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Jen’s hopes in this fascinating novel are that her pilgrimage will have a more immediate and practical impact on her life – after the loss of her mum, she is desperate not to also lose her dad Charlie – who is coping with the loss of his wife by drinking too much and trying to escape from a world which seems set against him. She believes that this pilgrimage will transform her life and heal the wounds of loss for her family.

This novel allows us to follow Jen on her pilgrimage to a tiny hilltop village in Yugoslavia in a bid to seek something, some greater power that will change all of their lives for the better. The pilgrims around her all have their own stories, their own hopes, fears and beliefs and this is one of the things that I found most compelling about this read. I was engrossed in all of the overlaying stories and the unspoken motivations that drew this disparate group of people together on a common journey and asked them to believe…in something that defies explanation and asks them to have faith in faith itself.

We really bond with Jen as her innocence and her hope allow us to see this pilgrimage through her optimistic young eyes. Her determination to make the best out of things and to keep going even when things are not going entirely to plan really endeared her to me and I was absolutely rooting for her as she genuinely sees this journey as a means of changing her life for the better – and I was with her every step of the way.  Her pain at losing her mother is very real, but she refuses to let this define her and her bravery and determination to find hope for her father make her one of the most memorable characters I’ve read this year. I was really sad to leave her behind as our pilgrimage together ended.

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Charlie himself is a much less sympathetic character as he seems so unwilling to actually help himself. He has allowed his grief to bury him alive and not even the hope and optimism of his daughter can drag him out of the hole he has gotten into. Although it was easy to judge Charlie at times, Hall is such a skilled writer that she does ask us to consider why Charlie might behave the way he does and this allows us to build our empathy for him the more we read on and find out his story by walking in his shoes and learning that everyone does ‘walk their own path’ on this journey.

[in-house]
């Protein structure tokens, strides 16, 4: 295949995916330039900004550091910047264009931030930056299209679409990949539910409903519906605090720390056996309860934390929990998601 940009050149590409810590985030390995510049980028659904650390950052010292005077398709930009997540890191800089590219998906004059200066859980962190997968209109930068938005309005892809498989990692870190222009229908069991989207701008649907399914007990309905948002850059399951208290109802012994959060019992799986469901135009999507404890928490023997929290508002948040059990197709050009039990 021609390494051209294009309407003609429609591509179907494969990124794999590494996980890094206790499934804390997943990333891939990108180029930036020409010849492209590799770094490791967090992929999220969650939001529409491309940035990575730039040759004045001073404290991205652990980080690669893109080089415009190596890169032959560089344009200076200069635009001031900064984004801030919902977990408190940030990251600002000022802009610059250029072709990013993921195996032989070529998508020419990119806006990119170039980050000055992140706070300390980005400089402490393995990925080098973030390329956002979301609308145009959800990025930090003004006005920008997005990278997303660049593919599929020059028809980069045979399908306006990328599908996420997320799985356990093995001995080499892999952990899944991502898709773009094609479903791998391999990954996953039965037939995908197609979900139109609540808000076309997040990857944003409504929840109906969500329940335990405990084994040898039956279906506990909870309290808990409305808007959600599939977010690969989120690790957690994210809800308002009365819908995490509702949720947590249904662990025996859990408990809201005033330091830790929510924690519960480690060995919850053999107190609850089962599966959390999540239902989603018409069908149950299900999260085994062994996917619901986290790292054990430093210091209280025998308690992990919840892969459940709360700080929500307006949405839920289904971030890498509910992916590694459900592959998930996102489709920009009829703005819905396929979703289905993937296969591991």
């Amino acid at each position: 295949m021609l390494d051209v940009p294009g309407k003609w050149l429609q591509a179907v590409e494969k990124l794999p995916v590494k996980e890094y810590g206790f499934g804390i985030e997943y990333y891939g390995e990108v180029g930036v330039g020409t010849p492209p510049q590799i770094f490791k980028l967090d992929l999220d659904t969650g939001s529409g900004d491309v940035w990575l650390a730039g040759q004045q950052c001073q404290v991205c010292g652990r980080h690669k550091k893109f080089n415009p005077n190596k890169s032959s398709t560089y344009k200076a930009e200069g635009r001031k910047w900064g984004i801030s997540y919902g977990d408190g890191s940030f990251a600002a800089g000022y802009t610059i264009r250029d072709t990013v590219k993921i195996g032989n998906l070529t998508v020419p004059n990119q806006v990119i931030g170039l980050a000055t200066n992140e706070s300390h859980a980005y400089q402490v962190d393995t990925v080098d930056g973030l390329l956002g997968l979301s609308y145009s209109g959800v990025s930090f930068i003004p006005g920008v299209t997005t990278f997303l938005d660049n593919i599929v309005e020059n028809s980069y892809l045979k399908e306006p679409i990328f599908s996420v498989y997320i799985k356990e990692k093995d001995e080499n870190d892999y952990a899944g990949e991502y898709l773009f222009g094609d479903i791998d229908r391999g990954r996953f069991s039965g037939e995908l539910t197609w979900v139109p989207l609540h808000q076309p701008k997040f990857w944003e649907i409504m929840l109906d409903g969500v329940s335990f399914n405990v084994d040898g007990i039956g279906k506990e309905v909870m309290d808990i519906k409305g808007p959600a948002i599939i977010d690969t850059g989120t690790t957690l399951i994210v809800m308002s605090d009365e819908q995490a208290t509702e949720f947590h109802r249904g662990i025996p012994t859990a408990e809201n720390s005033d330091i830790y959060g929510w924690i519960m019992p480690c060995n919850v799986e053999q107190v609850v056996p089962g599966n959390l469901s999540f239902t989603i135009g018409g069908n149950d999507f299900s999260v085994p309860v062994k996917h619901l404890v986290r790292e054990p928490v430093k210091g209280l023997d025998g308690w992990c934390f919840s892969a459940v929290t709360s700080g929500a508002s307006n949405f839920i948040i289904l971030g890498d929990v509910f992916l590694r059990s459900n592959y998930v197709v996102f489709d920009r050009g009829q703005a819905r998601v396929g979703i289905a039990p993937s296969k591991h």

Iva was the most intriguing character for me: her place as one of the visionary six. fascinated me as it was difficult to understand how she dealt with the responsibility of this situation and being set apart from her peers in this way must have been a real weight on her shoulders.  I love being inspired by books to do some research afterwards and this led me on a real journey looking into the six children of Medjugorje and their often heartbreaking stories. This quote from Mirjana from Our Lady shows that the burdens these young people carried was very real and it is hard to read about the way that the authorities treated these young people for their beliefs during the communist regime.

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“Now you will have to turn to God in the faith like any other person. I will appear to you on the day of your birthday and when you will experience difficulties in life. Mirjana, I have chosen you; I have confided in you everything that is essential. I have also shown you many terrible things. You must now bear it all with courage. Think of Me and think of the tears I must shed for that. You must remain courageous. You have quickly grasped the messages. You must also understand now that I have to go away. Be courageous.”

You can read more about Mirjana and her companions here; I was truly fascinated by her story and loved finding out more about this part of history.

Even though I am not a religious person myself, the description of the visionary six was beautifully conveyed. You could absolutely believe in their devotion to their duty and feel their bond and calling through Hall’s prose. It does not matter whether you are a Christian or an atheist, there is something very compelling about the way that the Gospa is portrayed in this novel that will captivate you and make you want to read more about this intriguing story that I’d never heard of before reading this novel. For many people, they were a beacon of hope in a dark time and this really shines through in Hall’s novel as she allows us to see the transformative power of hope for those that do believe.

I would like to thank Mercia Press for a copy of Pilgrim to read and review and to Anne Cater and Random Things Tours for inviting me on the tour. I think that #Pilgrim looks absolutely amazing in my #OnTheShelfie and it makes me so happy to encounter books through my blogging that I might otherwise never have encountered.

Buy yourself a copy here


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Writer On The Shelf


Louise Hall is from Malahide, Co. Dublin. 
She has previously published two works of non-fiction, ‘Medjugorje: What it Means to Me’ and ‘Medjugorje and Me: A Collection of Stories from Across the World’. 
Her fiction has been published in ‘The Irish Times’ and been shortlisted for numerous competitions, such as the RTE Guide/Penguin Short Story Award, the Colm Toibin International Short Story Competition and the Jonathan Swift Creative Writing Awards. 

‘Pilgrim’ is her debut novel.

Website :
Twitter : @LouHallWriter
Instagram : @louisehallwriter

Mercier Press is Ireland’s oldest independent publishing house, based in Cork. It was founded in 1944 by Captain Seán and Mary Feehan. The publishing house was named after Cardinal Mercier of Belgium, a man who in his day, proved himself not only a man of thought, whose mind ranged over every subject of vital interest to humanity, but a man of action in the varying circumstances of a life that shone before the eyes of a watching world. The voice of Cardinal Mercier could not be stilled and Mercier Press is proud to borrow from him the inspiration for its publishing programme, which is a belief in the importance of Ireland’s ability to provide accessible histories and cultural books for Irish readers and all who are interested in Irish cultural life.